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  • Meeting Ground:Considering the Place, Value and Choice of Comparative Literature
  • Jacqueline Sloan Morgan

The specialty of comparative literature provides an inter-disciplinary meeting place for critical approaches to literature. It offers an ‘open venue’ for considerations of literature and culture from developing and alternative perspectives and provides the opportunity to reveal cultural knowledge previously imbedded within subjugated histories or lost through a narrow vision. Research in comparative literature engages with texts in a complex and multifaceted way. It is the encouragement of this interdisciplinary and multifaceted approach that attracted me to the field of comparative literature, particularly for my doctoral work. My research in the field of women’s settlement literature in Canada and Australia engages with works in related fields such as colonial/post-colonial studies and feminist scholarship and examines concepts of gender, national identity, national mythology, relations with nature, and the intersection of these themes. Comparative literature offers an effective meeting-ground for analysis of primary and secondary sources considering these materials. In this article I will describe and reflect on my choice for using a comparative framework for textual analysis and discuss the placement of comparative literature within the larger and related areas of national history telling and identity development, specifically regarding the British settlement histories of Canada and Australia.

Provisionally titled Wild Hearth: Negotiating ‘Womanhood’ on the Frontiers of Australia and Canada, my in-progress doctoral thesis is a comparative analysis of Canadian and Australian women’s settlement writing. The paper examines key Anglo texts, both published novels and private memoirs, written between the mid-eighteenth and early twentieth centuries by middle-class women. Utilising a comparative framework to analyse both popular and obscure texts, the thesis considers settlement writing within a triangulated (British, Canadian, Australian) context. The comparative method allows for the identification of similarities and divergences in [End Page 197] representations of women’s experiences across continents as the two colonial nations moved towards independence. The similar backgrounds of Australia and Canada as British settler nations (the scope of my thesis is limited to Anglo texts, noting the strong Francophone history in Canada and complex multi-cultural histories in both countries) yet their distinct geographical and social circumstances lend themselves naturally towards a comparative study. This methodology, like many of its comparative counterparts, allows me to consider and re-consider key themes in settlement histories and ask questions such as: Within a comparative framework, what patterns and divergences emerge about the gendered representation of emergent settler national identities? How did life and nation look to middle-class women on the settler frontier? What kinds of responses does their writing reveal about the settlement experience and how is that represented as being shaped by geographical location, landscape, social isolation, inherited social mores and expectations?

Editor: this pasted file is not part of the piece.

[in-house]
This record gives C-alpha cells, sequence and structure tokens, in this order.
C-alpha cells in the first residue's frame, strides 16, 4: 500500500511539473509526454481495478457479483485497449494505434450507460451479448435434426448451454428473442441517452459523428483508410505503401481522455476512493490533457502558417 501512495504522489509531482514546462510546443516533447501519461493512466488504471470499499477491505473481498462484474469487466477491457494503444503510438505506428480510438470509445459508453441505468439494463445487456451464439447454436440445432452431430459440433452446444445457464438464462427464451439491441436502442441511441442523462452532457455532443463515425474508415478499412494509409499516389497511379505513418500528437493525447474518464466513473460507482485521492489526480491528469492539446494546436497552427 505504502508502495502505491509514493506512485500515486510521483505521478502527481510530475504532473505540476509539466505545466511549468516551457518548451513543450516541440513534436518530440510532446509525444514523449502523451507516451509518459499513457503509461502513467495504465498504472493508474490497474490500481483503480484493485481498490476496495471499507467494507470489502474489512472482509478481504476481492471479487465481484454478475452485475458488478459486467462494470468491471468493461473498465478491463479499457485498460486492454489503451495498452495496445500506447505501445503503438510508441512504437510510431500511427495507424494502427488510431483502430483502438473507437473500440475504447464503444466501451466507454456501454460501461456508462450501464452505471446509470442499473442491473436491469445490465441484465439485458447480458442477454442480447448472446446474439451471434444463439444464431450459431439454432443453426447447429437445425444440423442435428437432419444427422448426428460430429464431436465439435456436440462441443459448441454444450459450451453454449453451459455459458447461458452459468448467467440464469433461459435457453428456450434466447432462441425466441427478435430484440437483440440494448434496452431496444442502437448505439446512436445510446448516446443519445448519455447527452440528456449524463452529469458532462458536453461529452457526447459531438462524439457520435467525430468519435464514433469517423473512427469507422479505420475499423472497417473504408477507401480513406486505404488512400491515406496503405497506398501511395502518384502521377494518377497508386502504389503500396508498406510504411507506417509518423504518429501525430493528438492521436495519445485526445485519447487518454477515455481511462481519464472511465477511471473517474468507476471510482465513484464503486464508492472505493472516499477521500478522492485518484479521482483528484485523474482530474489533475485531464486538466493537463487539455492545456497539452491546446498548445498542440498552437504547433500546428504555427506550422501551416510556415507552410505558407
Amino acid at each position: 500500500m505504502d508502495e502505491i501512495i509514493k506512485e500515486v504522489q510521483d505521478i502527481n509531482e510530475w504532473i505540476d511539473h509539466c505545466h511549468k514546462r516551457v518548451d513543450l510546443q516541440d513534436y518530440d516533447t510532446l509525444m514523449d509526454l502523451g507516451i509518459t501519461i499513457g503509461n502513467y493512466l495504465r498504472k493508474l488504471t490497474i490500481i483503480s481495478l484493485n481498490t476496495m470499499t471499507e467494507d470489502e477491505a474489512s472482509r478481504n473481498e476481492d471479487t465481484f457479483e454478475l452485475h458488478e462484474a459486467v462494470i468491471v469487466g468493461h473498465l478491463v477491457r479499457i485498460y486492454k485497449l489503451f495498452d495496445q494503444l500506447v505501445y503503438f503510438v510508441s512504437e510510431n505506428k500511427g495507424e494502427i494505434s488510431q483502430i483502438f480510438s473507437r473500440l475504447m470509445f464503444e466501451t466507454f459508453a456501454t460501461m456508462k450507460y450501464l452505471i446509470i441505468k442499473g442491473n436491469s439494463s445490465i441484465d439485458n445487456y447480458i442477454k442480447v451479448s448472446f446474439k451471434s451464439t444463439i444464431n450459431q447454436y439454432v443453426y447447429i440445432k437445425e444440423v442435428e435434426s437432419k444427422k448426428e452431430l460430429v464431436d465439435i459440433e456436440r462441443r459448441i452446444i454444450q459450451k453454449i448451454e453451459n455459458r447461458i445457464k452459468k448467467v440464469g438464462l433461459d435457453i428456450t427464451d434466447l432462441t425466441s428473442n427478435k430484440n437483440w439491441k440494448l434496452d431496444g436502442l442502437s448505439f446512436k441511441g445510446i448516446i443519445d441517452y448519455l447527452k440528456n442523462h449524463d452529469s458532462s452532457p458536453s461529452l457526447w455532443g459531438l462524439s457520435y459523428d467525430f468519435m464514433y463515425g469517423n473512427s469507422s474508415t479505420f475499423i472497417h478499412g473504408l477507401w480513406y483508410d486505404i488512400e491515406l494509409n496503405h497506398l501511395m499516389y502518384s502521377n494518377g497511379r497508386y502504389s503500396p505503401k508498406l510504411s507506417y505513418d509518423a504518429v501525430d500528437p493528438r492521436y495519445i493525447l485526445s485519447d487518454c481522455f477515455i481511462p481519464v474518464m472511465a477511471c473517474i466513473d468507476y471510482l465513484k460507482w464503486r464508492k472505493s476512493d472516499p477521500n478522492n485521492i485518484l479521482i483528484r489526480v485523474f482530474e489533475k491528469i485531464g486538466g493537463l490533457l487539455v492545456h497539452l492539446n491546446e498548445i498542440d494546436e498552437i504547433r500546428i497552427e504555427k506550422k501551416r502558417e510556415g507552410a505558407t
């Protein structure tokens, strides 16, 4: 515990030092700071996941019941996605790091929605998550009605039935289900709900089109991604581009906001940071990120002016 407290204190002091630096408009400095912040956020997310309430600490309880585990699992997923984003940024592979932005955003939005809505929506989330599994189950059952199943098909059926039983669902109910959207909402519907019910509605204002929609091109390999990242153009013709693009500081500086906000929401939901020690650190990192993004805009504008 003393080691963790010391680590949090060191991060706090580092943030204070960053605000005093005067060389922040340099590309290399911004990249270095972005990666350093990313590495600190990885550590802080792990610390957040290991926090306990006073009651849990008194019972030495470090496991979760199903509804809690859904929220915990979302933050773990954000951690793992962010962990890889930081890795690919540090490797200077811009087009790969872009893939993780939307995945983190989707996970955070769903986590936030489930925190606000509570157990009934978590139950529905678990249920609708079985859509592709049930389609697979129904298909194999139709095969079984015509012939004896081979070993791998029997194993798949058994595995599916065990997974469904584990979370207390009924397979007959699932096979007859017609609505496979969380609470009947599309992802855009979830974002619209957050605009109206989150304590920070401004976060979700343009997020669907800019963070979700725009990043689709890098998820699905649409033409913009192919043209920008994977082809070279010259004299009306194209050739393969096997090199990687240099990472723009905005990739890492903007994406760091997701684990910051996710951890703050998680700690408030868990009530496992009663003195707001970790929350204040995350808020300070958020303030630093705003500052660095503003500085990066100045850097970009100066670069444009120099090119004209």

In answering these questions I consider how the early development of national identity in Canada and Australia was formed in response to shifting settler circumstances and imperial influences. In these two British settler nations the negotiation of influences between the Old and New Worlds resulted in the sharing, enacting and adoption of gender roles across boundaries for men and women. In each settler nation a national culture evolved that was “quite distinct from that of the Old World from which they had sprung,” yet shared “a distinct and developing sense of their own nationality” (Eddy and Schreuder 1). Undertaking a comparative study of representations of life on the frontiers through literature provides an in-depth understanding of key themes and cultural negotiations prevalent to women across nations.

In considering the methodological framework for my doctoral thesis, comparative literature engaging more broadly with transnational historical studies invited “the potential of transnational approaches to develop new understandings of the past by highlighting historical processes and relationships that transcend nation states and that connect apparently separate worlds” (Curthoys and Lake 5). Despite facing harsh environmental and distinct political circumstances British colonists “co-constructed a particular transimperial discourse of colonialism” (Lester, “British Settler Discourse” 25) in which physical movements and conceptual ideas were linked (Lester, “Colonial Settlers” 39). These international connections, and central to my work—key themes in negotiating concepts of ‘womanhood’ in the settlements across nations, are highlighted through undertaking analysis...


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pp. 197-200
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